Problem Drinking: That Little Voice

I’d had a big day. Not necessarily a bad day, just an eventful one.

I’d done my first out-reach clinic all by myself for work, which involves giving advice to people without the safety net of my colleagues being upstairs. I’d received an invitation to apply for a job with a different organisation, which had been a real shock. I’d spent a long time wondering what to do about that. I’d had a big chat with my boss about said invitation. I had been informed that I would have to attend an urgent and important meeting the next day. I’d had my first full league roller derby practice and I’d taken some comments there to heart and they upset me. I hadn’t had a full night’s sleep in a very long time, often waking with anxious thoughts about what I needed to do that coming day. By the time I got home and got into the shower, my brain was a chaotic place. Somewhere out of the recesses of my mind, a random thought popped out. “Well, getting shitfaced would stop all those thoughts going through your head.” For a moment, I considered giving into that thought. Then I realised that things were not quite ticking along as they should.

Tempting.

For those who haven’t read my big screed here, a few months ago I came to the realisation that my drinking was problematic, dangerous and upsetting to myself and those I love. I was an experienced binge drinker, able to polish off a large amount of alcohol in one sitting and then invariably making a dick of myself. After one particularly bad night and the following painful day cleaning vomit off every surface of my bedroom,  Mr. Cesy and I discussed what had happened and I made some decisions to change how I drank. Since then, I have been a lot more mindful about how I drink. Lower alcohol wines, volunteering to be the sober driver, and being more aware of how I was feeling and the situation I was in have all been strategies I have used to avoid getting into a binge drinking situation. To be honest, the shame of the Hall and Oates concert night is still with me (the stain on my carpet is still quite obvious), so I haven’t really desired to drink much.

But that night, it became obvious that the voice that had said in the past, “You totally should buy that second bottle of wine after you’ve already drunk the first!” is still in residence. I never expected her to be gone, but I have to admit that I did not think she’d pop up when she did. While coming to the realisation I had a drinking problem was hard, I knew what I would really struggle with would be the maintenance phase. I had been trying to keep being aware that I needed to be mindful, trying not to fall into the trap of, “Oh I’ve done so well recently, I can totally drink that bottle of wine quickly!” The temptation to get out of the shower and pour a big glass of vodka was incredibly tempting but I realised it wasn’t going to deal with anything. It would be a band-aid fix. Sure I’d be relaxed for a bit but it would not help the anxiety and stress I was feeling at the time.  At that stage, only time would do that.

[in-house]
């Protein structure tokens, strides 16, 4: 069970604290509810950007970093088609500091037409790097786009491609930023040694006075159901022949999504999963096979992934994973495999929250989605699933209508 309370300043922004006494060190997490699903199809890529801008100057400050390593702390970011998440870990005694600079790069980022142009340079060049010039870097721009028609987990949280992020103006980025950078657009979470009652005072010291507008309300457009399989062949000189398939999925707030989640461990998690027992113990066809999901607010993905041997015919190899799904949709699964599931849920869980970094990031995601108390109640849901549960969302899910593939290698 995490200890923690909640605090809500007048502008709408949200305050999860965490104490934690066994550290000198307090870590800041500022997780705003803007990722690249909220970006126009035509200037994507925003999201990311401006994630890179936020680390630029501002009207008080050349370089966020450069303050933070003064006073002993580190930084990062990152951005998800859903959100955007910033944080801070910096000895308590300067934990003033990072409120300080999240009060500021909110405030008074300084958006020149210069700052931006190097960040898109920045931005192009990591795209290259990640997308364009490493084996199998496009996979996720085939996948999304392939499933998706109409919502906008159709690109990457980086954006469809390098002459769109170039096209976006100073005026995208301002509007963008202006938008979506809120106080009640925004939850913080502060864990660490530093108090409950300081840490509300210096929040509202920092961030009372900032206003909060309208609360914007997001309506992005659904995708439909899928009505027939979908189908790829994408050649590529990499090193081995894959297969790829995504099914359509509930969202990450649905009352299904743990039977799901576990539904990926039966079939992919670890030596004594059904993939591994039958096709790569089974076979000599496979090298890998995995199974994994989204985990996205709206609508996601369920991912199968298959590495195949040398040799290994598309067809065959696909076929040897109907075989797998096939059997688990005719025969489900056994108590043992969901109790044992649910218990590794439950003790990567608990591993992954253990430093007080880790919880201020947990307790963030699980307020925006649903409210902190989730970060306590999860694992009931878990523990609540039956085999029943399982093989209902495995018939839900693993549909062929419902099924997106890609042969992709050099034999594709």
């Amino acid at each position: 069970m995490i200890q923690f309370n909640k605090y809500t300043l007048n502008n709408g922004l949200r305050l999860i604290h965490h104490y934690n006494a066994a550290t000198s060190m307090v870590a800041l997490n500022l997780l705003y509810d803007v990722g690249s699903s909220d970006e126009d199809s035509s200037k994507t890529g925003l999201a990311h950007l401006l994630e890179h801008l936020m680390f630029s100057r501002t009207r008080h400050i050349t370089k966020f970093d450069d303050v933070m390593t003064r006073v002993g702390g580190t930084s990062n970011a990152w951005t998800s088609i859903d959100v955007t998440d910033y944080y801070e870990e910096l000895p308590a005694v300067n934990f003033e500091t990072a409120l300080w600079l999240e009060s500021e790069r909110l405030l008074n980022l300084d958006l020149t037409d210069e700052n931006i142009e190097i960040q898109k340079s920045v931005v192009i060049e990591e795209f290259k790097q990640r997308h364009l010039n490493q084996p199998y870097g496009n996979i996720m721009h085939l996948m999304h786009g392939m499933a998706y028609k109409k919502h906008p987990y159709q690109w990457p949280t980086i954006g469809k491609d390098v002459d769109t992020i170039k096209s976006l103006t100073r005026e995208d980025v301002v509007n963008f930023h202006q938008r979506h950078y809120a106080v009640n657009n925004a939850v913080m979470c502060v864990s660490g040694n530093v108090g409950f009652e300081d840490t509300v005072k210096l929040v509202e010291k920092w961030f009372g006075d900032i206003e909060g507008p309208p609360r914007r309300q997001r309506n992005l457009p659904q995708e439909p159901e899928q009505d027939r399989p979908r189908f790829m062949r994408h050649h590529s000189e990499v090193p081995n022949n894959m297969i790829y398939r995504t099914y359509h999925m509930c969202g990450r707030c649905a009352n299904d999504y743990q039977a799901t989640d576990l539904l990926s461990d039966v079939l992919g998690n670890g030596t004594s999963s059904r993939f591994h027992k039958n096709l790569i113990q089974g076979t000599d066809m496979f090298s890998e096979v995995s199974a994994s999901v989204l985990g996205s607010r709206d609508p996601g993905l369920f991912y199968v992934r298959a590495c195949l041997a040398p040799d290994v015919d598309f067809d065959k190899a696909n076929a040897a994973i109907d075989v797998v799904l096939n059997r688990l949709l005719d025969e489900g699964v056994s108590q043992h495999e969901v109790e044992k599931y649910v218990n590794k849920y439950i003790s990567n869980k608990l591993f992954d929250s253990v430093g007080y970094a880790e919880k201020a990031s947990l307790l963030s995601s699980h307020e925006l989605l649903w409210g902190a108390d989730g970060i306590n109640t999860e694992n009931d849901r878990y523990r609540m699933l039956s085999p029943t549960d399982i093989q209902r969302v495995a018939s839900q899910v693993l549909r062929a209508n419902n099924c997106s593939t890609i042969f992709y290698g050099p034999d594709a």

So as I sit here writing this, I realise I don’t have the answers about what to do with this new development in dealing with my drinking, but I feel that being aware of this issue is certainly the first step. I will attempt to keep to my current approach of just being far more mindful of my drinking as it does appear to be working relatively well. If I can acknowledge the thought, work out why it is not right and not act on it, I think I’m succeeding in some small way.

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Cesy

Cesy grew up in a sheep farm in New Zealand. Accordingly some of her views are a bit strange.

17 thoughts on “Problem Drinking: That Little Voice”

  1. Great to hear from you again – I’ve been wondering how you’re doing:)

    You don’t mention this so you may already have it covered, but it struck me that you don’t mention alternative ways of coping when you have a day like that, whether that’s going for a run, a walk on the beach, cuddle the cat, dance around the living room to angry rock music, whatever. It can just be good to have a ‘I’ll do this’ instead of ‘I can’t have a drink’.

  2. I am here to break the bad news.  Problem drinkers can not retrain their drinking habits.  I know this because I am four years sober.  I too tried to change my habits – make them less dangerous and more normal.  Yet, my mind always goes back to that place.  I tried out patient therapy and that did not work very well.  Then, I went to rehab for 28 days.  Been sober since and think it was the best decision I ever made.  You know when you will be ready.  You know that you already are ready.  If you need to talk – I am always here for you.

      1. That is so true Selena.  What worked (and didn’t work) for me could absolutely work for someone else.  Abstinence was the only thing that kept booze off my mind and out of my body.  My personal favorite quote is “If I could drink like a normal person, I would drink everyday.”

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